A Mixed Blessing
All-day pub opening is undoubtedly a good thing, but it has had its negative side
THIS YEAR saw the thirtieth anniversary of the introduction of all-day opening for pubs, which came in on 22 August 1988. From the perspective of today, it is hard to believe that pubs were required to close for two or three hours every afternoon. Originally introduced by Lloyd George as an emergency measure during the First World War, it lingered on for over seventy years.
There were predictions of mayhem in the streets after people had been drinking for hours, but needless to say nothing of the kind occurred. However, it’s important to remember that pubs didn’t immediately fling their doors open. For quite a few years, most stuck to the old pattern of opening. I remember it being well-nigh impossible to find anywhere open in central Manchester on a Saturday afternoon after 3 pm. It was only the pressure from Wetherspoon’s and other pub chains that forced the generality of pubs to follow suit. It also initially didn’t apply to Sundays, which were only brought in to line in 1995.
However, it’s now become well-nigh universal for pubs in urban centres, and for food-led pubs in general. Overall, it’s hard to dispute that it’s greatly benefited pubgoers, allowing pubs to tailor their hours to what their customers actually want. It makes trips out to sample the pubs in a different area much easier, and has also led to a noticeable trend of pubs having a busy session around four in the afternoon when many tradespeople knock off.
While many pubs with footfall throughout the day benefited from the extended opening times, others found that they were spreading the same amount of customers over a greater number of hours, and thus increased costs. Therefore they had to look critically at when it actually would be financially worthwhile to be open, something that has become even more of a priority in the current century when there has been a steady decline in the overall business of pubs.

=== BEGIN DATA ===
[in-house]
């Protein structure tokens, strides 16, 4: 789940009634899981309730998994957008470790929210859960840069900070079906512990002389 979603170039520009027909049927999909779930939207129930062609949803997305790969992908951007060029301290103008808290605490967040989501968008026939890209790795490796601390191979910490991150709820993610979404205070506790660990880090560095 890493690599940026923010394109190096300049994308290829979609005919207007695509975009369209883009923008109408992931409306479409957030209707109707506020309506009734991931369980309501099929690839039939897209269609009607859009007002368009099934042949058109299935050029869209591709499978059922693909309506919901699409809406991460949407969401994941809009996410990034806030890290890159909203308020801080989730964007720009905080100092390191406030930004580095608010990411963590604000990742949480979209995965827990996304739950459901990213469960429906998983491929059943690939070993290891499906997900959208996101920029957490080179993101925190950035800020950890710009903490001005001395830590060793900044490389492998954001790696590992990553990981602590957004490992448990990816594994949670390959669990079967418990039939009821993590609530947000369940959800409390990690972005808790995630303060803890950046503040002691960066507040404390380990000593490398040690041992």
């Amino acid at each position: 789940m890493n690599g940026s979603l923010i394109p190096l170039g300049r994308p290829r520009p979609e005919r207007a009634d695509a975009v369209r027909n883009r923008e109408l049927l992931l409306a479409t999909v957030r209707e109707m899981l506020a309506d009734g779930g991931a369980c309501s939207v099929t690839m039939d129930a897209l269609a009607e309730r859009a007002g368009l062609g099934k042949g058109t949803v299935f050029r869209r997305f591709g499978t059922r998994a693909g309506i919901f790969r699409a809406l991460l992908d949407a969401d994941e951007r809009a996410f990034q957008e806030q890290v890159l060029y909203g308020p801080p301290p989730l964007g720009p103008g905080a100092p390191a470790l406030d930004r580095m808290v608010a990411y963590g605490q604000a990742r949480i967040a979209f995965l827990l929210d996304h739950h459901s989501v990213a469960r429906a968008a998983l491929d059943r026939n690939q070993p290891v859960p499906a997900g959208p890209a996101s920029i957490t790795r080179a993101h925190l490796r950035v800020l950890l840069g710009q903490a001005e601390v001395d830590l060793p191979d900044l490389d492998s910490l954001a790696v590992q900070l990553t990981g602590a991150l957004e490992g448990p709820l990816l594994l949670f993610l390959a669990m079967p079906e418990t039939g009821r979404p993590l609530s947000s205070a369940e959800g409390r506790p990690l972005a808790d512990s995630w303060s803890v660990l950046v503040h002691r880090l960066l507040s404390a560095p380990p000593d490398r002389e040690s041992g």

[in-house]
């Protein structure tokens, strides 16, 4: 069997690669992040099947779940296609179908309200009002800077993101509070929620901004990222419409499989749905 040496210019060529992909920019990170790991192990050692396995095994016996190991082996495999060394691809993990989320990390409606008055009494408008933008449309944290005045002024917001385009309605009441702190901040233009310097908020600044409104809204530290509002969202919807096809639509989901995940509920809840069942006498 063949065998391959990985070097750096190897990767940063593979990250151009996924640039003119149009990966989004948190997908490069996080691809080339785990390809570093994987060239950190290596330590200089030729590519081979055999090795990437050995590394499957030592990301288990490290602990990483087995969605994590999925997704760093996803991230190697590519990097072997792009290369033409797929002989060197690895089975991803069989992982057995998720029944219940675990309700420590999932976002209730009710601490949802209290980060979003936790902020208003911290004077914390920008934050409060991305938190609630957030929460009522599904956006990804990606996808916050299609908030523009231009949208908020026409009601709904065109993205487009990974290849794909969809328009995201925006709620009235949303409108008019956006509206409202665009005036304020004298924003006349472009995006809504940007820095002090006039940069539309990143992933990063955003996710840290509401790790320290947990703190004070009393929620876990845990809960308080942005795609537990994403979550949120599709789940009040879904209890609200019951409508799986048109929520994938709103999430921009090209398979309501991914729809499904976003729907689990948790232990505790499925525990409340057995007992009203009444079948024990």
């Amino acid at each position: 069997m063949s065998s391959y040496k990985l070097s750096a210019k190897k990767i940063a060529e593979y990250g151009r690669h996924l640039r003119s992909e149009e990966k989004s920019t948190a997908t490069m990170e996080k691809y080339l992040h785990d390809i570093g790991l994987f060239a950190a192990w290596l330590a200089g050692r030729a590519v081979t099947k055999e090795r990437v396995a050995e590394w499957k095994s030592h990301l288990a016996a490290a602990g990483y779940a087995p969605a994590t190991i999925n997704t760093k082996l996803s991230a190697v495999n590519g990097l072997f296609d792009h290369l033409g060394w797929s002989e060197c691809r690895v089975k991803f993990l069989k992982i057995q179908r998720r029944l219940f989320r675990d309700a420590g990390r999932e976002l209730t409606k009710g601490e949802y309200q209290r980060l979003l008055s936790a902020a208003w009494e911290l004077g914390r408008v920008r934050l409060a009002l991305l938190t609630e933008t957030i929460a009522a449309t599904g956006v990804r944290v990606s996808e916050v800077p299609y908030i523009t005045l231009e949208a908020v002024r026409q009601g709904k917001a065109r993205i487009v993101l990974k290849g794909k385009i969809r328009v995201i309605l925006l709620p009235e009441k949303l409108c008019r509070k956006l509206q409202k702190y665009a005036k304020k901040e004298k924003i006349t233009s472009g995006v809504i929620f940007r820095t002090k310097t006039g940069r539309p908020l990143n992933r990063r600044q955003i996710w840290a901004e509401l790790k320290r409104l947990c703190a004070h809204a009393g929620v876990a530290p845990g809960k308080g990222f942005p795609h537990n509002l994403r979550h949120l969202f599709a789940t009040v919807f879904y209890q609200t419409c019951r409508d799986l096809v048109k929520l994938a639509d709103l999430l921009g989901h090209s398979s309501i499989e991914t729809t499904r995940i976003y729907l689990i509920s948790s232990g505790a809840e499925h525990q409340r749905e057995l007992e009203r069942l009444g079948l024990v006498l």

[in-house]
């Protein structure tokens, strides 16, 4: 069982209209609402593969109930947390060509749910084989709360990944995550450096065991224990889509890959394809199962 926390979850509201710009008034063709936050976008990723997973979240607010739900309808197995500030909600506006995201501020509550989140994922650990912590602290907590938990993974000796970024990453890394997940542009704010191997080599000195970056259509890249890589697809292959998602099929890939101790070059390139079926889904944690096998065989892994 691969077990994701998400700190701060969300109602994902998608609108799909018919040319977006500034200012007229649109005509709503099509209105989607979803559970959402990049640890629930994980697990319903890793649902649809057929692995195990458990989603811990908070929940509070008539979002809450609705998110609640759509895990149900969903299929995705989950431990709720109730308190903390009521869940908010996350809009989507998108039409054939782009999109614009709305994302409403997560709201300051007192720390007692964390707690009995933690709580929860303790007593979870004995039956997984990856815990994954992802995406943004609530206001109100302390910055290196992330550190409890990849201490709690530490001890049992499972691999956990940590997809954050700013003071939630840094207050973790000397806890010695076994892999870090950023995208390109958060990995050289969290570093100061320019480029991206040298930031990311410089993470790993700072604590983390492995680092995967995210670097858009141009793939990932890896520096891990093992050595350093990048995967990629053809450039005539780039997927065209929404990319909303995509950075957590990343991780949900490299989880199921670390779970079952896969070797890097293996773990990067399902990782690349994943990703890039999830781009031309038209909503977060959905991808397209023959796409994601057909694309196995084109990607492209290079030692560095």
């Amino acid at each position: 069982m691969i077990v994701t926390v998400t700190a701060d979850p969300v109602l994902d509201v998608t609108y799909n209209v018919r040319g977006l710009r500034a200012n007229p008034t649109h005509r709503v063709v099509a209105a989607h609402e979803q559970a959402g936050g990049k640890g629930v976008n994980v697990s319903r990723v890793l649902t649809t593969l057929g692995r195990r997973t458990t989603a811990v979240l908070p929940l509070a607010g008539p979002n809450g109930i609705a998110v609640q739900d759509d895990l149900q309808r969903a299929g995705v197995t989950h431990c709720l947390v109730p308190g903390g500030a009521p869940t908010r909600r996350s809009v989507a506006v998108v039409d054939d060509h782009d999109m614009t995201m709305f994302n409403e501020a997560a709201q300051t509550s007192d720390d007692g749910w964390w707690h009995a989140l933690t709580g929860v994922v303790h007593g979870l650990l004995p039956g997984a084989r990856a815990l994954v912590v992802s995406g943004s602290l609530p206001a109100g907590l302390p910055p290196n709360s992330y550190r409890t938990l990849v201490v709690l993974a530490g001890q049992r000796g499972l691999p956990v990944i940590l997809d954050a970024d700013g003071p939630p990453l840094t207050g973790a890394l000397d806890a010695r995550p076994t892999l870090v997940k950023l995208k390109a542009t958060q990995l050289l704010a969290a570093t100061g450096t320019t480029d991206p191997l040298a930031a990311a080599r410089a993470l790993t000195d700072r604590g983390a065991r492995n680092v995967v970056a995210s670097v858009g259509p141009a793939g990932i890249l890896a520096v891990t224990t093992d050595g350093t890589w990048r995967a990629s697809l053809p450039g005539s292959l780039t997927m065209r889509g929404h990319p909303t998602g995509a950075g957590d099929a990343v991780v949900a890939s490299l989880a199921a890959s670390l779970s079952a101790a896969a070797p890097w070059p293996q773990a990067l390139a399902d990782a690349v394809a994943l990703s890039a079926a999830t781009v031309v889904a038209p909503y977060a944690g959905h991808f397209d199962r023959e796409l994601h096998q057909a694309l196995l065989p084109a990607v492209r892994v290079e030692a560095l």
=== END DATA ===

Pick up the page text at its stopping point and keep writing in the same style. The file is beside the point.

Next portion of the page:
We now have a growing number of pubs that don’t open at all on one or more days of the week, while outside town centres, wet-led pubs are more often than not deciding not to open at all at lunchtimes, either on weekdays or even seven days a week. I’d guess that, if you took a set of pubs in a typical area that have been trading throughout the 1988-2018 period, the total amount of opening hours would actually be markedly less now than it was thirty years ago. Allied to this, there is much greater uncertainly as to when pubs will actually be open, which is made worse by the fact that so few pubs display their hours outside.
The old system also created a routine of drinking times, where the approach of either closing or opening concentrated the mind, whether it was the prospect of the shutters going down in the early afternoon, the early doors opening for that after-work pint, or the narrow two-hour window of Sunday lunchtime. If the pubs are open anyway, the incentive to have a drink at a specific time rather fades away, and sometimes leads to not bothering at all.
All-day opening, or the possibility of it, has now been with us for thirty years and has become accepted as a fact of life. Overall, it’s been greatly beneficial to pub users, and I’ve certainly taken advantage of it on a huge number of occasions. Most of the negative trends that have affected the pub trade would have happened anyway regardless of what had been done with hours. It’s certainly dramatically changed the landscape of how pubs actually function throughout the day, but it has to be accepted that change, even when generally beneficial, is rarely an entirely unmixed blessing.